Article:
The large and easy-to-read digital display contains a wealth of information, including speed, time of day, engine speed, gear position, fuel level, odometer/tripmeters and fuel consumption data.

The large and easy-to-read digital display contains a wealth of information, including speed, time of day, engine speed, gear position, fuel level, odometer/tripmeters, temperature and fuel consumption data.

A rotating counterbalancer in front of the crankshaft tames much of the vibration, and for the most part the G 310 R delivered a smooth ride, only becoming buzzy in the upper limits of the rev range. Neutral could be a bit elusive at stops, but that might be attributable to the newness of the engine; my test bike had less than 300 miles on it.

The G 310 R carries quality components, like a 41mm upside-down Kayaba fork and a single 300mm front brake disc with powerful 4-piston calipers.

The G 310 R carries quality components, like a 41mm upside-down Kayaba fork and a single 300mm front brake disc with powerful 4-piston calipers.

A bike with such good performance and handling deserves equally good brakes, and BMW once again delivered. The G 310 R is fitted with stainless steel brake lines, a big 300mm disc up front squeezed by a 4-piston caliper, and a 240mm disc in back fitted with a 2-piston caliper. BMW 2-channel ABS is standard. The combination works very well, with plenty of bite for aggressive sport riding and good feel at the lever, although I wish it were adjustable. I found the position to be just a bit too far away for my female-sized hands, and it seems like a strange oversight for a bike that will appeal to smaller riders. But it’s a minor complaint on an otherwise well-thought-out machine.

While not as edgy and racy as the KTM 390 Duke, the G 310 R feels more like a full-size bike and is surprisingly comfortable.

While not as edgy and racy as the KTM 390 Duke, the G 310 R feels more like a full-size bike and is surprisingly comfortable.

BMW claims that the G 310 R will return fuel economy in the range of 70-75 mpg, so with its 2.9-gallon gas tank it would be good for 200 miles or more between fill-ups. According to the digital display on my test bike, I was averaging more like 64 mpg, but then again we were pushing the pace and having a lot of fun—and let’s face it, 64 mpg isn’t so bad! At 350 pounds (claimed, wet) and with a seat height of 30.9 inches, the G 310 R should make a stellar urban commuter.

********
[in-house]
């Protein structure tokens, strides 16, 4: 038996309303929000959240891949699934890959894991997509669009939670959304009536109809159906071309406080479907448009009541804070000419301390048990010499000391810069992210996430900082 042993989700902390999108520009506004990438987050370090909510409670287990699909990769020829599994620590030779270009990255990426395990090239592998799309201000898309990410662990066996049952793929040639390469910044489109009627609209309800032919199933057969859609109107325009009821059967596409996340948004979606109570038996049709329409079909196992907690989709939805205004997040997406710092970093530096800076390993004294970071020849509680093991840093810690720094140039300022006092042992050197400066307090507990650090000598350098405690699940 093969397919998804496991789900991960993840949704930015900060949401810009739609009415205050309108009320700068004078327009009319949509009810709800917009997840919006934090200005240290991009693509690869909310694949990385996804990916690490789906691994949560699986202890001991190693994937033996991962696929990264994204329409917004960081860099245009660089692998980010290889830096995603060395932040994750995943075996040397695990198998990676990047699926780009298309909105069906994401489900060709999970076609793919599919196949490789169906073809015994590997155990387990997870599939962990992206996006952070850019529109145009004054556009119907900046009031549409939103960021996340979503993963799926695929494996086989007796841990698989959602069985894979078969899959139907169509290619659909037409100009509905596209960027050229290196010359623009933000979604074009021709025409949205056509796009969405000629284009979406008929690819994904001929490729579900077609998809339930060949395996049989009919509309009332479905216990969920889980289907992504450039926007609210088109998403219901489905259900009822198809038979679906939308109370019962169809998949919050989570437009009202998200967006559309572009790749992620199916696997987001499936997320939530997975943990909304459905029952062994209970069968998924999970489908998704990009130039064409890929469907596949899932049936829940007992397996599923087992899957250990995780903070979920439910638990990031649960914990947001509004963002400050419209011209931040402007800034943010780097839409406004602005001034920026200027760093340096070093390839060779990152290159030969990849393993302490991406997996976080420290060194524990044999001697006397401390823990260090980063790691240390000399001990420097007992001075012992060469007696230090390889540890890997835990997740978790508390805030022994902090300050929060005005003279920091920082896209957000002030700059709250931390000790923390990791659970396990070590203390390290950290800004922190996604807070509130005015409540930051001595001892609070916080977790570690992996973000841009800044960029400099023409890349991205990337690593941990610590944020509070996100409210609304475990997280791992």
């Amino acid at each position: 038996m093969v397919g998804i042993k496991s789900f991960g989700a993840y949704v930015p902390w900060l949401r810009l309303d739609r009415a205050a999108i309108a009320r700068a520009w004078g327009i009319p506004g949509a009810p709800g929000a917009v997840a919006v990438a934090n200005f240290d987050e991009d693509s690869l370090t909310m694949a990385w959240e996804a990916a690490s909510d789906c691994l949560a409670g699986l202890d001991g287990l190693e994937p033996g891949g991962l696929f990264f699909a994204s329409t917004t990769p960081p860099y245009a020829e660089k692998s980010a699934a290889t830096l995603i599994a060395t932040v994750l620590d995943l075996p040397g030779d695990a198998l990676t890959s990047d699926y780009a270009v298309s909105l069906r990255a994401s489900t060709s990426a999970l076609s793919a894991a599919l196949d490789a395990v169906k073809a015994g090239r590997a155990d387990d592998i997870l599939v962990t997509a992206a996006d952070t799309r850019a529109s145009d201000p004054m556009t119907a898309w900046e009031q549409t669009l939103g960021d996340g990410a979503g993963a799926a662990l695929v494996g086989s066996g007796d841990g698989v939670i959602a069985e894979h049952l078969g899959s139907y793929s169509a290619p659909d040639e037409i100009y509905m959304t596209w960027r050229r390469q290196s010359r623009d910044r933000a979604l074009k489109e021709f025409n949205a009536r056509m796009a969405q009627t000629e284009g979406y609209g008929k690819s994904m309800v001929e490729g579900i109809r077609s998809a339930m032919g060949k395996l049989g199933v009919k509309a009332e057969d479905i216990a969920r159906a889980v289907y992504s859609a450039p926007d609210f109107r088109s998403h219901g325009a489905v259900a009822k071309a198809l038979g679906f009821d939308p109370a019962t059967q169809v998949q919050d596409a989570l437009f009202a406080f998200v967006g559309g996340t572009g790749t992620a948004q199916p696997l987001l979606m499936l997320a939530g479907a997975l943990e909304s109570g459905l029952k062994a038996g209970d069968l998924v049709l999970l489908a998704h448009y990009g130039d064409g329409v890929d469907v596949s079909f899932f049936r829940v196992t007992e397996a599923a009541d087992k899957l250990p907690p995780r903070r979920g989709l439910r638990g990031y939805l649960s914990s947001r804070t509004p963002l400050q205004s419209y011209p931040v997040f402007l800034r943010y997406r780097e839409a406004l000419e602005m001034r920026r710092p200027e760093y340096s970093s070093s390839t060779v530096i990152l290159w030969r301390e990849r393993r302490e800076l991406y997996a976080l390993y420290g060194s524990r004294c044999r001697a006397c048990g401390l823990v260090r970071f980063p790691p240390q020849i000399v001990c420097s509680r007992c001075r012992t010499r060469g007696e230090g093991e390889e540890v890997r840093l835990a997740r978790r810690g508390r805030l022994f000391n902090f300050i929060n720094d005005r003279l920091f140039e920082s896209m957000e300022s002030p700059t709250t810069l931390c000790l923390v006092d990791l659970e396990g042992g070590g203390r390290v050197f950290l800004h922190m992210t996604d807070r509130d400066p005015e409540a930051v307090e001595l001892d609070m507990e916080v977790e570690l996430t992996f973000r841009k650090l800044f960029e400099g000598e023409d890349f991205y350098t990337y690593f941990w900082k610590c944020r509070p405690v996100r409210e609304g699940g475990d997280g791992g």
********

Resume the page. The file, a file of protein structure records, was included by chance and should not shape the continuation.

We won’t see G 310 Rs in BMW dealerships until the summer of 2017, but until then you can decide which color you’d like—Cosmic Black/Polar White, Strato Blue or, our favorite, Pearl White with BMW Motorsports red and blue accents—and start making room in the garage. Even if you never thought you’d own a BMW, the G 310 R is worth a look if you’re in the market for a small, fun ride.

 

The 2017 BMW G 310 R in its beach bikini photo shoot.

The 2017 BMW G 310 R in its beach bikini photo shoot.

 

2017 BMW G 310 R Specs

 

Base Price: $4,750

Website: bmwmotorcycles.com

Engine Type: Liquid-cooled, DOHC single, 4 valves per cyl.

Displacement: 313cc

Bore x Stroke: 80.0 x 62.0mm

Transmission: 6-speed, wet multi-plate clutch

Final Drive: O-ring chain

Wheelbase: 54.1 in.

Rake/Trail: 25.1 degrees/4.7 in.

Seat Height: 30.9 in.

Claimed Wet Weight: 350 lbs.

Fuel Capacity: 2.9 gals.

MPG: NA

Jenny’s Gear:
Helmet: 
HJC RPHA Pro 11
Jacket: Fly Butane
Pants: Joe Rocket Alter Ego
Boots: Sidi Livia Rain

8 comments

  1. I too like small bikes. I understand that they are meant to be economical. I’d like to see an accessory suspension package available. Have retrofitted a fully adjustable suspension on a “small” bike I can tell you I won’t do it again. The expense and fiddling took all the pleasure out of it. I have several bikes, not having fully adjustable suspension is a show stopper for me.

  2. Hi, why no video review for this bike? None of the reviewers had GoPro it seems.

    • BMW didn’t provide video support on this launch, but once the bike is available for longer-term testing I’m sure you’ll start seeing video reviews.

      • Any probable dates for video review? I mean you will be doing it too,right?

        • If we get a test bike, sure, we’ll do a video review. Given that the bike won’t be available until summer of 2017, I’m not sure when we might see some testers…spring is likely the earliest. Stay tuned…

          • Thanks.

            Atleast this bike is doing review rounds in your country.

            Its being manufactured in India and still no bike available for review here. No advertisement or anything promotions here as of now.

  3. Christopher Rushlau

    How about cargo capacity, grocery store visits?